I especially like how some people expect/demand NASA-like precision for domestic vehicle fuel consumption meters.
In most cases, a calculator will always be more accurate than fancy overseas electronic doo-dads that they put in automobiles. You can get one for $1 at the dollar store (though I'd say that they're also made overseas, too).
I'd bet the MPG readout is more accurate then most give it credit for. The ECM knows exactly how much fuel is being used by how many mili-seconds the injectors are open. Injector flow rate, injectors open time and distance traveled is just simple math for a computer. The amount of fuel being put back in and speedometer accuracy are more likely the issue.
For example, New tires travel fewer revolutions per mile than worn out ones do, so the speedometer accuracy changes as your tires wear. Tires with 19/32" tread worn down to 3/32" of tread are now 1" smaller in diameter.
Has anyone ever noticed if jeep MPG readout is more accurate depending what season it is? Depending on what type of sensors used, temperature can greatly effect the error in what the sensor reads out. Really hot summer days or really cold winter days could effect the sensor performance. During the summer months i found that my jeep readout was roughly .7 mpg less then what I hand calculated.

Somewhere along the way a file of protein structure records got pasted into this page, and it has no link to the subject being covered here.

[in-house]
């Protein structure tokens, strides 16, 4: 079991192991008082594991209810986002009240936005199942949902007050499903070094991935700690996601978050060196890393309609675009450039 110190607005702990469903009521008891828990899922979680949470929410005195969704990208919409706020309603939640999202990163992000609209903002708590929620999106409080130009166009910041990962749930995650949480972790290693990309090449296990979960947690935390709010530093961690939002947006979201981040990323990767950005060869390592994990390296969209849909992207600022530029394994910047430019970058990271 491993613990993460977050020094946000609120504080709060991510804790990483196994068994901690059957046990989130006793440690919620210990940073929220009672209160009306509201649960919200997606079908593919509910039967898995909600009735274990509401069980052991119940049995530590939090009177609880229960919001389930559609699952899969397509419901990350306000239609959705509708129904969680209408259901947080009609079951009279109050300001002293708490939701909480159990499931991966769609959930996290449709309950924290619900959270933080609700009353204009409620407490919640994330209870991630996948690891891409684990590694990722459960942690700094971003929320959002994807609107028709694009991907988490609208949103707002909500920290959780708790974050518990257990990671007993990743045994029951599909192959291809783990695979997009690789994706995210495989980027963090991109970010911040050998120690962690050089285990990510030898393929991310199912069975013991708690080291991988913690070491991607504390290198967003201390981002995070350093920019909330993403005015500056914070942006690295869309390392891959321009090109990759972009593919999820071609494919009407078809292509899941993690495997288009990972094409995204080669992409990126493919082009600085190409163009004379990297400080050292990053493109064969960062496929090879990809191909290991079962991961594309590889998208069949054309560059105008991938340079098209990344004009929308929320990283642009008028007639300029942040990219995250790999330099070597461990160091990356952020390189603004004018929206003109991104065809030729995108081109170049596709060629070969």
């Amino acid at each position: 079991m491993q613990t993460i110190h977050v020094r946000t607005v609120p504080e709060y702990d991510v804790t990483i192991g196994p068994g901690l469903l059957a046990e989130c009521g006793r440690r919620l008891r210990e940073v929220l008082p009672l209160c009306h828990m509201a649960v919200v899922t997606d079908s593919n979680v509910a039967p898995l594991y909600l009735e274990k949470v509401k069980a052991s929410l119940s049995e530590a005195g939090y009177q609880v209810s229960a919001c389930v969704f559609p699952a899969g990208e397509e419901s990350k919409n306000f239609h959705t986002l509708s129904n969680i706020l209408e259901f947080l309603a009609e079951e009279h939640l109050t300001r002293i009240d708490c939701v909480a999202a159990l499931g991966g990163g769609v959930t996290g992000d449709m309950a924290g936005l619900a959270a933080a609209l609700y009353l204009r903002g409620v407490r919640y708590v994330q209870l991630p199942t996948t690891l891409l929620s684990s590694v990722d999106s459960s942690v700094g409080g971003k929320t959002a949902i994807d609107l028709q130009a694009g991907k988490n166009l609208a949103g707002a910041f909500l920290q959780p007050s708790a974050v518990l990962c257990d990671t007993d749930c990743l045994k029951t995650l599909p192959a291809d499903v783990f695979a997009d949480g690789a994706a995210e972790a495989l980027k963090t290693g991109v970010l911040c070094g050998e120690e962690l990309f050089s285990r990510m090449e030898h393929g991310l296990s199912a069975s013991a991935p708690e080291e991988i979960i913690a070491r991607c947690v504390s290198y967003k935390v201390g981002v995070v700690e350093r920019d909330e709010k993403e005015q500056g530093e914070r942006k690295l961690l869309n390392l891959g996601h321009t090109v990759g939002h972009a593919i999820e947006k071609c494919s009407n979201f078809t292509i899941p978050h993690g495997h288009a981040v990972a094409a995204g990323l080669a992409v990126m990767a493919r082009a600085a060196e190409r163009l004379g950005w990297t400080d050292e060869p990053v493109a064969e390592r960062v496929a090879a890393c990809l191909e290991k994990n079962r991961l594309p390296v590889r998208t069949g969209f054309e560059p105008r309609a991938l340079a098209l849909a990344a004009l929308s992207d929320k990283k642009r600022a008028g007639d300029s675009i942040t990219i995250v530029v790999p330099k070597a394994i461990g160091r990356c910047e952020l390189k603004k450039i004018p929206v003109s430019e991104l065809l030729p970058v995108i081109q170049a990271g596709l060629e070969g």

All the computer needs to do is calculate the amount of fuel used by the amount of injector open time. The rest of the sensors on the engine are used to calculate injector open time.
There is way more involved in calculating flow rates of fuel than the time that the injector is open.
[CENTER]"When i die, bury me with my jeep. Its never been in a hole it can't get out of"
Black Jeep Society
My JEEP helped win a War > Your Honda mows my grass!!
Mechanical Engineers Build weapons Civil Engineers build targets[/CENTER]
[QUOTE=cyberpyrot;19873929]is it a plink plink kerrrrdunk? or more of a brrrrrconk doc doc miiiidge pang!!!? or is it a badonk ka donk? if it is the latter its just the normal fat *** of the JK[/QUOTE]